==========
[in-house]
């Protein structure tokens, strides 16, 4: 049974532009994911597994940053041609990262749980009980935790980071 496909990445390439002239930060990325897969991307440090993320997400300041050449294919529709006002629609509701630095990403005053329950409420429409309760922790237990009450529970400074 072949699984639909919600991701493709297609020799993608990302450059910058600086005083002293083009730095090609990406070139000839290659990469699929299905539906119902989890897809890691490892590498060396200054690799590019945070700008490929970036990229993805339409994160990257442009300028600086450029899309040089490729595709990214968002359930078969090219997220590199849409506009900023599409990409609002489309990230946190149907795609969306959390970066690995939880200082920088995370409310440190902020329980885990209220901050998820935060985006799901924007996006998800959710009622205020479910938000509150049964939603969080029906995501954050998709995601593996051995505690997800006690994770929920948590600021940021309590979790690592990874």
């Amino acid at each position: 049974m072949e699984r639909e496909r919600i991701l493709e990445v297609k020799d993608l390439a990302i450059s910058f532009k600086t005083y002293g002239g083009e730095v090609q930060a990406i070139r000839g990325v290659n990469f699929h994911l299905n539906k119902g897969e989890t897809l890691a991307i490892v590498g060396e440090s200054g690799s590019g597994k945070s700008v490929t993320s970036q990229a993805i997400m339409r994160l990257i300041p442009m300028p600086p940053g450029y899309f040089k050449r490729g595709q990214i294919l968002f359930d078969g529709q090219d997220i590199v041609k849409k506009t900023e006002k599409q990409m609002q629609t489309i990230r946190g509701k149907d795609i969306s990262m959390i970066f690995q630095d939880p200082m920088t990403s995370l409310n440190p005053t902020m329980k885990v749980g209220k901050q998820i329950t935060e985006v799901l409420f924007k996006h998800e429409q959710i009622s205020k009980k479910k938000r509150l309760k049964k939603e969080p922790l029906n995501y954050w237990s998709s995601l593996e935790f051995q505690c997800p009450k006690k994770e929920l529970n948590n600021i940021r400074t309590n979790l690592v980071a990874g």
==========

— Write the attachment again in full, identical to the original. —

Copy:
[in-house]
């Protein structure tokens, strides 16, 4: 049974532009994911597994940053041609990262749980009980935790980071 496909990445390439002239930060990325897969991307440090993320997400300041050449294919529709006002629609509701630095990403005053329950409420429409309760922790237990009450529970400074 072949699984639909919600991701493709297609020799993608990302450059910058600086005083002293083009730095090609990406070139000839290659990469699929299905539906119902989890897809890691490892590498060396200054690799590019945070700008490929970036990229993805339409994160990257442009300028600086450029899309040089490729595709990214968002359930078969090219997220590199849409506009900023599409990409609002489309990230946190149907795609969306959390970066690995939880200082920088995370409310440190902020329980885990209220901050998820935060985006799901924007996006998800959710009622205020479910938000509150049964939603969080029906995501954050998709995601593996051995505690997800006690994770929920948590600021940021309590979790690592990874």
């Amino acid at each position: 049974m072949e699984r639909e496909r919600i991701l493709e990445v297609k020799d993608l390439a990302i450059s910058f532009k600086t005083y002293g002239g083009e730095v090609q930060a990406i070139r000839g990325v290659n990469f699929h994911l299905n539906k119902g897969e989890t897809l890691a991307i490892v590498g060396e440090s200054g690799s590019g597994k945070s700008v490929t993320s970036q990229a993805i997400m339409r994160l990257i300041p442009m300028p600086p940053g450029y899309f040089k050449r490729g595709q990214i294919l968002f359930d078969g529709q090219d997220i590199v041609k849409k506009t900023e006002k599409q990409m609002q629609t489309i990230r946190g509701k149907d795609i969306s990262m959390i970066f690995q630095d939880p200082m920088t990403s995370l409310n440190p005053t902020m329980k885990v749980g209220k901050q998820i329950t935060e985006v799901l409420f924007k996006h998800e429409q959710i009622s205020k009980k479910k938000r509150l309760k049964k939603e969080p922790l029906n995501y954050w237990s998709s995601l593996e935790f051995q505690c997800p009450k006690k994770e929920l529970n948590n600021i940021r400074t309590n979790l690592v980071a990874g």